Thursday, March 7, 2013

"Three Little Pigs" in Irish-Gaelic

video 






“Na Trí Mhuicín” [a portion of the story]                “The Three Little Pigs”—In Irish Gaelic

1. Bhí  na trí mhuicín ina suí go moch ar maidin.
Chuaigh siad amach ag obair.

[The three little pigs were sitting early in the morning. Then they went out to work.]

2. Rinne Dónall Muicín teach beag tuí.
Rinne Colm Muicín teach beag adhmaid.
Rinne Brian Muicín teach beag bríce.

[Little Pig Donall made his little house out of straw. Little Pig Colm made his little house out of wood. Little Pig Brian made his little house out of brick.]

3. Tháinig an mac tire gránna go dtí an teach beag tuí.
“Lig isteach mé. Lig isteach mé, a chara mo chroí,” arsa an mac tire.

[The ugly wolf came to the little house of straw. “Let me in. Let me in, my dearest,” said the wolf.]

4. “Ní tusa mo charasa,” arsa Dónall Muicín leis an mac tire gránna. “Ní ligfidh mé isteach thú. Imigh leat abhaile.”

[You’re not my friend,” said Little Pig Donall to the ugly wolf. I will not let you in. Go home.”]

5. “Huth! Huth! Hó!” arsa un mac tire gránna.
“Huh! Huth! Hé! Séidfidh mé agus leagfaidh mé do theach beag tuí.”
Ansin shéid sé agus shéid sé agus leag sé an teach beag tuí.

[Huth! Huth! Ho! Said the ugly wolf. Huth! Huth! Hey! I will blow and I will knock down your little house of straw.” Then he blew and he blew and he knocked down the little house of straw.]

Approximate pronunciation of the story above (capitalized syllables receive greater stress):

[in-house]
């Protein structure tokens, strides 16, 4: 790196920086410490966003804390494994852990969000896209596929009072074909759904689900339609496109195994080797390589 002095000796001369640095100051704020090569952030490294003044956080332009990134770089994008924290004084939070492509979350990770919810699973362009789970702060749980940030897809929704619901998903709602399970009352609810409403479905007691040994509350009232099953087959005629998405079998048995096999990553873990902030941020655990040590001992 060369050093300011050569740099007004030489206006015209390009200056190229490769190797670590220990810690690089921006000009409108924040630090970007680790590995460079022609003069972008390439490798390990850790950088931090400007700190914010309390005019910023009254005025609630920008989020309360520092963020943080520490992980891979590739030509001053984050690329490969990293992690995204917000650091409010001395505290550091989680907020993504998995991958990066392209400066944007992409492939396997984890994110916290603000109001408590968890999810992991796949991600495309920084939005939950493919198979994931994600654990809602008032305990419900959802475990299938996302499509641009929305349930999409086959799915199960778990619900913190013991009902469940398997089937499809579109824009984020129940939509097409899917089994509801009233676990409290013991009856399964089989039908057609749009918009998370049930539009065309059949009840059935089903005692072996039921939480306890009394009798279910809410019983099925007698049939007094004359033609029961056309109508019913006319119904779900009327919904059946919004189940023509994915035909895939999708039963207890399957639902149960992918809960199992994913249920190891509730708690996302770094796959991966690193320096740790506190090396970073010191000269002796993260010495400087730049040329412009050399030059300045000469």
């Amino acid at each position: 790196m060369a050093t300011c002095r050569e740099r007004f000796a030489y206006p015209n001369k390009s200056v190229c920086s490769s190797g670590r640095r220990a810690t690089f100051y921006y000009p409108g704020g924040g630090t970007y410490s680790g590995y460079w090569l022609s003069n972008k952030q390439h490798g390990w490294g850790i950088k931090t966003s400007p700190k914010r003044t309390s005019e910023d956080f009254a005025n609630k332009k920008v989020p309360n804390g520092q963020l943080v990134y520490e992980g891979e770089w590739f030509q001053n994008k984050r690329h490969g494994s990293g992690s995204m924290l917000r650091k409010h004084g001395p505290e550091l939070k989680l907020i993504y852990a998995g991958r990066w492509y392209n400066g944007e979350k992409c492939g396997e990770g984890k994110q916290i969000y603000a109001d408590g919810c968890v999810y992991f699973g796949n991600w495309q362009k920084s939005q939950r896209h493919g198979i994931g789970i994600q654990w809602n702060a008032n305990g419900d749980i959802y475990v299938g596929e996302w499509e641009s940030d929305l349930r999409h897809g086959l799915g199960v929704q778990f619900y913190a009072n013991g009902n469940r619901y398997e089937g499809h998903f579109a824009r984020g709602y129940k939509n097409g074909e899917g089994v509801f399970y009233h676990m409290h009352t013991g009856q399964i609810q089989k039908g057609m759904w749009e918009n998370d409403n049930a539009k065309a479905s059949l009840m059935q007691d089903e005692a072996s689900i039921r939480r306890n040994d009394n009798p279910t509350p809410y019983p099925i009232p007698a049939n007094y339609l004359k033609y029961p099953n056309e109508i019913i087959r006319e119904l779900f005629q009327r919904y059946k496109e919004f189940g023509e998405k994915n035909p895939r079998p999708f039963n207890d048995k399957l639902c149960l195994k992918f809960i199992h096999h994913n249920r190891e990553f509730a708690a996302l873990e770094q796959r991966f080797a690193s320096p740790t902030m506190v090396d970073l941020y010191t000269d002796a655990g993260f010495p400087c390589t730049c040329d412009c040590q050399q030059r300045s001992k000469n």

1. VEE nuh TREE WUCK-EEN in-uh SEE guh MUKH er MAH-jin.
KHOO-ee SHE-ud ah-MAKH egg UH-ber

2. RINN-uh DOH-nal MUH-KEEN CHYAKH BEE-ug TEE.
RINN-uh CAH-lum MUH-KEEN CHYAKH BEE-ug AH-mudge.
RINN-uh BREE-un MUH-KEEN CHYAKH BEE-ug BREE-kuh

3. HAW-nig un MAHK TEER-uh GRAW-nuh guh JEE un CHYAKH BEE-ug TEE.
LIG ih-SHTAHKH MAY. LIG ih-STAHKH MAY, a KHAR-uh muh KHREE, AR-suh un MAHK TEER-uh.

4. NEE TOO-suh muh KHAR-uh-suh, AR-suh DOH-nal MUH-KEEN lesh un MAHK TEER-uh GRAW-nuh.
NEE LIG-ee MAY ih-SHTAHKH HOO. IH-MEE laht uh-WHILE-yuh.

5. HUH HUH HO, AR-suh un MAHK TEER-uh GRAW-nuh.
HUH HUH HAY. SHAY-ee MAY AH-gus LAHG-ee MAY duh HAHKH BEE-ug TEE.
Ahn-SHIN HADE SHAY AH-gus HADE SHAY AH-gus LAHG SHAY un CHYAHKH
BEE-ug TEE.

It’s hard to write a phonetic transcription without the International Phonetic Alphabet. But I gave it a try using fairly standard English spellings. When I used “h” after a vowel, as in “MAHK,” I’m indicating a lengthening of that vowel. “KH” is being used to show the “ch” sound at the end of a word like “loch.”


2 comments:

Jack said...

I just found your website and the wonderful job you did with 'Na Trí Mhuicín'. I have been trying for a while to learn a bit of basic Gaeilge here in San Diego and your work here is marvelously useful and helpful. Thanks for doing this.

Jack Foley
rehomes@cox.net

Jack said...

This is the second time I am leaving comments. I am not sure how I have been channeled here but -- anyway if you didn’t get the original comments, I wanted to say I love what you did with ‘Na Trí Mhuicín’. I live here in San Diego and I have been trying to study Gaeilge for a while with very mixed success and what you did here is enormously helpful. Thanks a lot for doing this.
Jack Foley
rehomes@cox.net